Sunni Arabs Tell of Abuse at Secret Iraqi Prison

Tariq Hashimi, secretary general of the Iraqi Islamic Party, a Sunni group, displays pictures of prisoners allegedly tortured by Iraqi security forces. Hashimi and others also called for an international investigation into the allegations.
Tariq Hashimi, secretary general of the Iraqi Islamic Party, a Sunni group, displays pictures of prisoners allegedly tortured by Iraqi security forces. Hashimi and others also called for an international investigation into the allegations. (By Karim Kadim -- Associated Press)

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By Ellen Knickmeyer and Omar Fekeiki
Washington Post Foreign Service
Thursday, November 17, 2005

BAGHDAD, Nov. 16 -- Sunni Arab leaders and an alleged torture victim gave accounts Wednesday of bloody beatings, starvation and killings in a secret underground prison run by Iraq's Shiite-led Interior Ministry and uncovered by U.S. soldiers.

"Within seconds, I was swimming in the air," said a 20-year-old law student, who asserted in an interview that his captors yanked him to the ceiling by a metal chain looped through cuffs that bound his hands behind his back.

That abuse, he said, began the first torture session in what would be 37 days of confinement. In later sessions, he was placed in a barrel of cold water and simultaneously shocked with electrical current, he said at the headquarters of a Sunni political party, where he spoke on condition of anonymity for fear of retribution by his former captors. His account could not be independently verified.

Three days after U.S. troops entered the illicit prison, and a day after Iraq's Shiite-led government acknowledged the detentions, allegations of torture and long-term detention at the Interior Ministry compound in Baghdad's middle-class Jadriyah neighborhood have become the most prominent of numerous accusations of abuse by the country's Shiite-dominated security forces.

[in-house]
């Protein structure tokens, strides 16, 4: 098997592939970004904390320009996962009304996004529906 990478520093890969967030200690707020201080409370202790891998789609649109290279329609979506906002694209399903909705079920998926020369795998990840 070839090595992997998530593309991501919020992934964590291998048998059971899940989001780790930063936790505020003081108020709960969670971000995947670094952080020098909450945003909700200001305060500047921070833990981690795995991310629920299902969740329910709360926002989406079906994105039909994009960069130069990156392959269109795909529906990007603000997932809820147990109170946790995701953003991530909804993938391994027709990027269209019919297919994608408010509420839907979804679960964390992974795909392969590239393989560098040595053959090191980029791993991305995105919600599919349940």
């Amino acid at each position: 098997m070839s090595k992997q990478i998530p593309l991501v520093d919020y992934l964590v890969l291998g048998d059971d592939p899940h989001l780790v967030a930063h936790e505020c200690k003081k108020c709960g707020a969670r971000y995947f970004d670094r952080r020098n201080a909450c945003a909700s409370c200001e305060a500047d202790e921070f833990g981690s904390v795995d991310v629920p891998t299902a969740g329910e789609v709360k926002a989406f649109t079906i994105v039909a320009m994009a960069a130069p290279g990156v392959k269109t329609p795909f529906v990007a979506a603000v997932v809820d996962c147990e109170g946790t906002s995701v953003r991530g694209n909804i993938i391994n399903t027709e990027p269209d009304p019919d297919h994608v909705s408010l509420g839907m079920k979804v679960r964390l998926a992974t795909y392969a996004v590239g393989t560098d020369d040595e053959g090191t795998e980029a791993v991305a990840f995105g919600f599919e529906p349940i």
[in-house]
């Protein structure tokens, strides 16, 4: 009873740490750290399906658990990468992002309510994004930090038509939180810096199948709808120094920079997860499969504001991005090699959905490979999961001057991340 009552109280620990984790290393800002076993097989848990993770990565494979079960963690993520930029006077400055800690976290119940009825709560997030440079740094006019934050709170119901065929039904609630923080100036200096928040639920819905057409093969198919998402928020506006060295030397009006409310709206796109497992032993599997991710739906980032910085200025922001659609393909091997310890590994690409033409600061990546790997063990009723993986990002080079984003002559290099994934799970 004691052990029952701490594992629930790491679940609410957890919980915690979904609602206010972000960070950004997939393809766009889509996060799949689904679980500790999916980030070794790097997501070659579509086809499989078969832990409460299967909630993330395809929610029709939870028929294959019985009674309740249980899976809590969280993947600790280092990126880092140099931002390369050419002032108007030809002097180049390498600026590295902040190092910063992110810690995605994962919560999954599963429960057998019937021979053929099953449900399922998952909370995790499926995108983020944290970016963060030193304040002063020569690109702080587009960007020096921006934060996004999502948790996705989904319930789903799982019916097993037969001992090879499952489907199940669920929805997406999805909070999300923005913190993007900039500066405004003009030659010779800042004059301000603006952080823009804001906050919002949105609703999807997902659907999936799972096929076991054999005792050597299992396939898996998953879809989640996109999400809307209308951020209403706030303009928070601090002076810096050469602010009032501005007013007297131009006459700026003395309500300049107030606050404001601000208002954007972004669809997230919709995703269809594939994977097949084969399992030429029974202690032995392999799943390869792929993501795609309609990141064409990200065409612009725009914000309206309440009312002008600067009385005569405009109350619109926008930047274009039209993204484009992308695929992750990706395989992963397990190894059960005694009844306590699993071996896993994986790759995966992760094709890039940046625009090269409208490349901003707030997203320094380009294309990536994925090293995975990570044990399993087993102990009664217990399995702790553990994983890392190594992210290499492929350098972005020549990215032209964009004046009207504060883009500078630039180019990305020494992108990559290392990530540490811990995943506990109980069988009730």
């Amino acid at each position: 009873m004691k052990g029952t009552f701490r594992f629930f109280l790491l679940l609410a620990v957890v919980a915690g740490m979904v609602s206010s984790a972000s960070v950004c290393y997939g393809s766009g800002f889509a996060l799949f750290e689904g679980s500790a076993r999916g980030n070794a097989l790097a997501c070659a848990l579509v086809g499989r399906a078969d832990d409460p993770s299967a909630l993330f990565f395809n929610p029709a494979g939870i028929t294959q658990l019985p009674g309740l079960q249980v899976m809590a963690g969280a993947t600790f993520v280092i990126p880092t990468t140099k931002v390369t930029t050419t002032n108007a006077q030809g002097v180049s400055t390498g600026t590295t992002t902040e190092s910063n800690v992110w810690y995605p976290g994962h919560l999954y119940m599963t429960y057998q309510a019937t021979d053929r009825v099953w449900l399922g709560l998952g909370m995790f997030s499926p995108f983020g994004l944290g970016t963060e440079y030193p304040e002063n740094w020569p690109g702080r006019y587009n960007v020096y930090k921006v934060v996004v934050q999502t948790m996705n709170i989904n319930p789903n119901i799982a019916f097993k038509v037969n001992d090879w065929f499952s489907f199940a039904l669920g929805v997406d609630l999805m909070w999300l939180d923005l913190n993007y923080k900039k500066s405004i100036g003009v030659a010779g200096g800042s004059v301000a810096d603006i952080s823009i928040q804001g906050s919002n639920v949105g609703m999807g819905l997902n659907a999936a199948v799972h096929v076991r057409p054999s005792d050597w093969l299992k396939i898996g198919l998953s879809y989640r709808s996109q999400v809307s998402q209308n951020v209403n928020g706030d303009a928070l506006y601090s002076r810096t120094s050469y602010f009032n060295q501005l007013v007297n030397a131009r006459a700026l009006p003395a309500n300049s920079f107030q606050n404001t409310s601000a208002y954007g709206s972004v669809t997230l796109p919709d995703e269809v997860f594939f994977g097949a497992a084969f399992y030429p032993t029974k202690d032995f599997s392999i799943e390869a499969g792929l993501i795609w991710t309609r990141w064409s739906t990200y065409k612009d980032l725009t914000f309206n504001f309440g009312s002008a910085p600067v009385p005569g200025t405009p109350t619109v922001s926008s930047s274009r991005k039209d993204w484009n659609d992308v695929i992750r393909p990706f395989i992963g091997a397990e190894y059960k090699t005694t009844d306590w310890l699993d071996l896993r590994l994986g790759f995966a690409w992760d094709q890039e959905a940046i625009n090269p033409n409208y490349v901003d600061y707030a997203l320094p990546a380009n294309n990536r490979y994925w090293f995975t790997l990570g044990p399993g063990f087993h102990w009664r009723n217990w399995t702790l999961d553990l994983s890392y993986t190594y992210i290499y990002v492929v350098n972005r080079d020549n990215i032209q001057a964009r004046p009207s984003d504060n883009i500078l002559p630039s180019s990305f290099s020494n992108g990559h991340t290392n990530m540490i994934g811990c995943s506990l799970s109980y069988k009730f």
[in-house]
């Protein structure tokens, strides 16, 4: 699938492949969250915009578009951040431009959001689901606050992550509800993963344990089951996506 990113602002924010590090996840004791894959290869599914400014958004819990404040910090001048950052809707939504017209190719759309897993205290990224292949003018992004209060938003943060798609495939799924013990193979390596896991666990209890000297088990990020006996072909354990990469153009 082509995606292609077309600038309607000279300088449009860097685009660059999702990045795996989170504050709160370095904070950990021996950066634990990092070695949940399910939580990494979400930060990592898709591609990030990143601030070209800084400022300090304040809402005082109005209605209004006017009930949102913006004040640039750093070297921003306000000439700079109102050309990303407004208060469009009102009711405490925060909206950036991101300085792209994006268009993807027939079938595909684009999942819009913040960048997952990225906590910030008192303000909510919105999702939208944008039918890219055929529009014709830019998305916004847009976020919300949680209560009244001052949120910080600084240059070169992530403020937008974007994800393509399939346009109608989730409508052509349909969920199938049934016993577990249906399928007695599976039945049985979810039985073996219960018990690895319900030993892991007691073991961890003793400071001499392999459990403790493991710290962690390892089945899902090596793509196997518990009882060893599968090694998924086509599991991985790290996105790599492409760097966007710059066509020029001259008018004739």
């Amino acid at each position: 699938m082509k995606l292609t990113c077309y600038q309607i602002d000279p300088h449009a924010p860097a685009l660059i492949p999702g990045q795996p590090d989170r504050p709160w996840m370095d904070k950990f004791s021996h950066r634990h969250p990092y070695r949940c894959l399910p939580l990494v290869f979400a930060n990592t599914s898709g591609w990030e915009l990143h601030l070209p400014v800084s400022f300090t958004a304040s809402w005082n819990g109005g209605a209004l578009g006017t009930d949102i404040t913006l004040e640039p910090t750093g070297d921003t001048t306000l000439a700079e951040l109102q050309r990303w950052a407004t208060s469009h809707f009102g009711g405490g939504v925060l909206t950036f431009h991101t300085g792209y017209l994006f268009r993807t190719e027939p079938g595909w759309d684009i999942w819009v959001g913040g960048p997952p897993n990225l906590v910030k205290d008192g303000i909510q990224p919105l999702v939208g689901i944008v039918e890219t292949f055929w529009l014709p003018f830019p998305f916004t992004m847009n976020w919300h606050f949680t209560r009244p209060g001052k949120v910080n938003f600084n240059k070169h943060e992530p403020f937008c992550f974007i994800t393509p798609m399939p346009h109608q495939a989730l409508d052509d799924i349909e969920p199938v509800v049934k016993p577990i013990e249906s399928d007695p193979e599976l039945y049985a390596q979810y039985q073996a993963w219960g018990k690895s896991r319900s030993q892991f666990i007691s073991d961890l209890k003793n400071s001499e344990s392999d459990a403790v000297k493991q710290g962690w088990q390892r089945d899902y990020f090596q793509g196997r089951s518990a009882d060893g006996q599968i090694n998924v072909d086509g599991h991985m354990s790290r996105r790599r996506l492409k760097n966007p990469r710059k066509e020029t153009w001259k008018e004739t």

Leaders of Iraq's Sunni Arab minority said Wednesday that beatings at the prison had caused prisoners' broken bones. "Abu Ghraib prison is now considered as heaven compared to Iraqi detention facilities," said Abdul Salam Kubaisi, a senior official of the Association of Muslim Scholars, referring to the U.S.-run prison outside Baghdad where guards abused Iraqi detainees. Several members of the association, a Sunni religious group that includes many hard-line opponents of the U.S.-backed government, were taken to the Interior Ministry prison, Kubaisi said, and at least one disappeared there.

The Interior Ministry compound, which has been the target of repeated car bombings and is surrounded by concrete barricades, is in the heart of Jadriyah. Offices are nearby that house the Supreme Council for the Islamic Revolution in Iraq, a Shiite religious party that is the strongest in Iraq's government and whose Iranian-trained militia fighters now make up a large part of the Interior Ministry's forces.

This summer, the compound became the object of neighborhood rumors of a secret prison and torture center, including talk that it reeked of rotting bodies. Soldiers of the U.S. Army's 3rd Infantry Division entered the compound Sunday night after an Iraqi army commander relayed a report from a Sunni family whose members believed their 14- or 15-year-old son had disappeared inside, the U.S. military said.

The soldiers never found the teenager, but they uncovered an underground bomb shelter that allegedly had been converted into a clandestine torture center where Sunni men appeared to have been held for months, the U.S. military said. Prime Minister Ibrahim Jafari, a member of another Shiite-dominated political party, told reporters Tuesday that 173 men had been found confined there.

The deputy interior minister, Hussain Ali Kamal, told CNN that he had been informed of torturers peeling the skin from detainees. Some of the men, he said, appeared to have been left paralyzed by abuse. An NBC journalist watched as emaciated men were taken from the building over the weekend.

Hadi Amery, head of the Badr Organization, the Shiite militia most often accused of involvement in attacks on Sunnis, denied that the group had anything to do with the prison.

"Badr has nothing to do with this. Why would Badr be involved in the first place?" he told the Reuters news agency. "If there was torture, we ask for an investigation."

The U.S. military gave no immediate details of the alleged abuses but said none of the men required overnight hospital care. An Iraqi official, speaking on condition of anonymity, said the men were taken to a detention center run by Iraq's army.

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